A router will have at least two network cards and be connected to at least two networks. A router will merely forward IP datagrams between networks. This forwarding is known as routing.
Repeaters and Bridges
Before looking at routers it is worth reviewing other technology for interconnecting physical networks. With thick Ethernet a length of cable ( a segment) can be a maximum of 500m in length. To overcome this restriction repeaters may be used. A repeater just amplifies a signal. A repeater sits at layer 1.
Note: that repeaters are "invisible" to TCP/IP.
The TCP/IP protocols have no knowledge of the presence or otherwise of repeaters. The problem with repeaters is that as well as increasing the length of an Ethernet LAN they can also increase the traffic on the LAN resulting in performance problems.
Bridges overcome the problems of repeaters. Bridges sit a layer 2 in the OSI/RM. Bridges still connect physical LAN segments to form a single logical LAN. Bridges therefore deal with frames rather than individual bits.
Bridges can obtain source and destination addresses from frame headers. Using these addresses a bridge can determine where workstations are in terms of which side of the bridge a workstation is. Once a bridge knows where a workstation and it sees a frame is going to that workstation the bridge can decide whether the frame needs to be passed on to the other side of the bridge. The net result is that a bridge will filter traffic allowing multiple traffic on a single Ethernet LAN.
Note: that bridges are not just for Ethernet.
The basic rule is that only similar networks can be bridged. For example Ethernet can not be bridged to X.25
Note: however that a feature of IEEE 802 LANs is that they share a common Logical Link Control Layer - IEEE 802.2
This means that bridging is possible between, say Ethernet (802.3) and Token Ring(802.5). The presence of bridges can have a marked effect on performance. As with repeaters bridges are invisible to TCP/IP. The bridge creates the illusion of a single network to the higher layers.
Bridges can be used to connect geographically remote LANs together. In this case two bridges would sit connected to their respective LANs. The bridges would be connected via a leased line or fibre optic link.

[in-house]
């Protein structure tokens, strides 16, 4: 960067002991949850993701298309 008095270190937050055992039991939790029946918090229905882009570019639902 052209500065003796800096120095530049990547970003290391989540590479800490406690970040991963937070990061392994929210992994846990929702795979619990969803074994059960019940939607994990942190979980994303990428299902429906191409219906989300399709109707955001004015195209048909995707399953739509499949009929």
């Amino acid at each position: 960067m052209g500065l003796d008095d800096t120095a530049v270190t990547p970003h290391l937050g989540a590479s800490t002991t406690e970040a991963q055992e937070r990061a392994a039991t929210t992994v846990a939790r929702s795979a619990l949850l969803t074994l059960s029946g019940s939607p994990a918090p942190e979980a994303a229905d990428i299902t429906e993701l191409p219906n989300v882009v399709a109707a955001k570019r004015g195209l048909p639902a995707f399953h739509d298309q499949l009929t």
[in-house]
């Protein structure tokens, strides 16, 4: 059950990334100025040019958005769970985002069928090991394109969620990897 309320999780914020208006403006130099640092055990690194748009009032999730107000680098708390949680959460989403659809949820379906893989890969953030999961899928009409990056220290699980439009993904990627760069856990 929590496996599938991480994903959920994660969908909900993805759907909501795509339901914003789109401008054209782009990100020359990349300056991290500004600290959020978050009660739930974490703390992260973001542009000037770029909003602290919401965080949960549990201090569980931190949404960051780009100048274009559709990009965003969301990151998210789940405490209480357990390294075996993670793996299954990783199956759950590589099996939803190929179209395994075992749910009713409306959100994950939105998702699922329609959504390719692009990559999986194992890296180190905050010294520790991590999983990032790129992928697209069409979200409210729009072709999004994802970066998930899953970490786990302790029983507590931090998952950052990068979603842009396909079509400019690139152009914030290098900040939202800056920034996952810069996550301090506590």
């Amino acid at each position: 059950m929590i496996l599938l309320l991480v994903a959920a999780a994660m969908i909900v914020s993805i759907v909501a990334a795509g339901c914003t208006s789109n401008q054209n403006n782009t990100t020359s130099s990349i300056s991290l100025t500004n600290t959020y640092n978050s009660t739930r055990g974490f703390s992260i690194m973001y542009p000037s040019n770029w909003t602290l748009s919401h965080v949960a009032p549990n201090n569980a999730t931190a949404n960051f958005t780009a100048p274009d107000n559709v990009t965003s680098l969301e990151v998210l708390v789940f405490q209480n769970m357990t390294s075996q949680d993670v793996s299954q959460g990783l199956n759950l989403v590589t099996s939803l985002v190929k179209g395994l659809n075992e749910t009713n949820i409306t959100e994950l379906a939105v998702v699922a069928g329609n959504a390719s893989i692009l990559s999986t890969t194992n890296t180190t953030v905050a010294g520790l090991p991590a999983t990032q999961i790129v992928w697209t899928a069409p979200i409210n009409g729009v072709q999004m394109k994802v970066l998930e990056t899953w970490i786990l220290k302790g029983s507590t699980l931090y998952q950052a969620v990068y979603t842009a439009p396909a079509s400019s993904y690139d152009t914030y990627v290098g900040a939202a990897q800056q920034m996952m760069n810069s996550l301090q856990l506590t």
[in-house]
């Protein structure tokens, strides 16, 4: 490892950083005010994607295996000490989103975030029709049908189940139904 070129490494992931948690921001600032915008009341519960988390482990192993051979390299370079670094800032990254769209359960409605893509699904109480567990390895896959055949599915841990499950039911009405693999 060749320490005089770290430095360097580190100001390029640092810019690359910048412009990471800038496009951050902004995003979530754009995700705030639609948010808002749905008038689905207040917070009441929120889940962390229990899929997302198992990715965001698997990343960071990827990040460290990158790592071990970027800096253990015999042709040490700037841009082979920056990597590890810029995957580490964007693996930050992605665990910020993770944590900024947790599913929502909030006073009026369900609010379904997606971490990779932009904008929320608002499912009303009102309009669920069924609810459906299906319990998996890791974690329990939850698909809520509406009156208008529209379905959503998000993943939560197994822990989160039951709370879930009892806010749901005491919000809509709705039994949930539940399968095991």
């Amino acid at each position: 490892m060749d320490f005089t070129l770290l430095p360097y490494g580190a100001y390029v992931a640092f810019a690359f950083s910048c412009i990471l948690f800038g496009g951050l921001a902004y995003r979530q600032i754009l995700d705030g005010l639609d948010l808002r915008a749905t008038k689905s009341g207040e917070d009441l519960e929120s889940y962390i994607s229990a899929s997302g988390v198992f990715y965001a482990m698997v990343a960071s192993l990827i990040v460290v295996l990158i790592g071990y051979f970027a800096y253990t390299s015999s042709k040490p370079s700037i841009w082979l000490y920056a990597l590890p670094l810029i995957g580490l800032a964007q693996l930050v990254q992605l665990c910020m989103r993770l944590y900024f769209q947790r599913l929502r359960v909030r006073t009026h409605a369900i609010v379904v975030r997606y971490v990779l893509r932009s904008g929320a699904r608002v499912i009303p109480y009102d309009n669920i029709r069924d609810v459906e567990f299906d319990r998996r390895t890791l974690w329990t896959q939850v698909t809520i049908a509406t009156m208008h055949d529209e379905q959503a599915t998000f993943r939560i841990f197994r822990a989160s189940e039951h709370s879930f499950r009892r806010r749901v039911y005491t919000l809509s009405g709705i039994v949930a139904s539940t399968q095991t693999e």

Routers and Gateways
A router is used to connect two physically separate networks. The router will forward packets on between these networks. Routers sit at layer three in the OSI/RM. This means that they are protocol dependent. This is because with TCP/IP it is IP which decides the routing to be done.
There are number of IP routers on the market. One of the decisions to make is whether to use normal hosts as your routers or to use dedicated routers. Note that the TCP/IP documentation often refers to routers as gateways. Gateways in OSI terminology convert protocols at layers above layer 3. A good example would be a mail gateway, for example converting smtp mail formats into X.400 formats.
How Indirect Routing Works
Previous to the chapter we have seen how when two hosts communicate ARP is used to determine the physical address of the destination host. This is sometimes referred to as direct routing.
Before a host will send an IP datagram the IP address is studied. The net id of the destination IP address is compared to our local net id. If they are the same then IP knows that no routing is required and that the datagram can be sent using the direct routing method where ARP will find the physical address of the destination host.
Routing will be used if when the destination and source addresses are compared they are found to be different. If this is the case the routing table of the host will be used to find the intermediate destination of this datagram.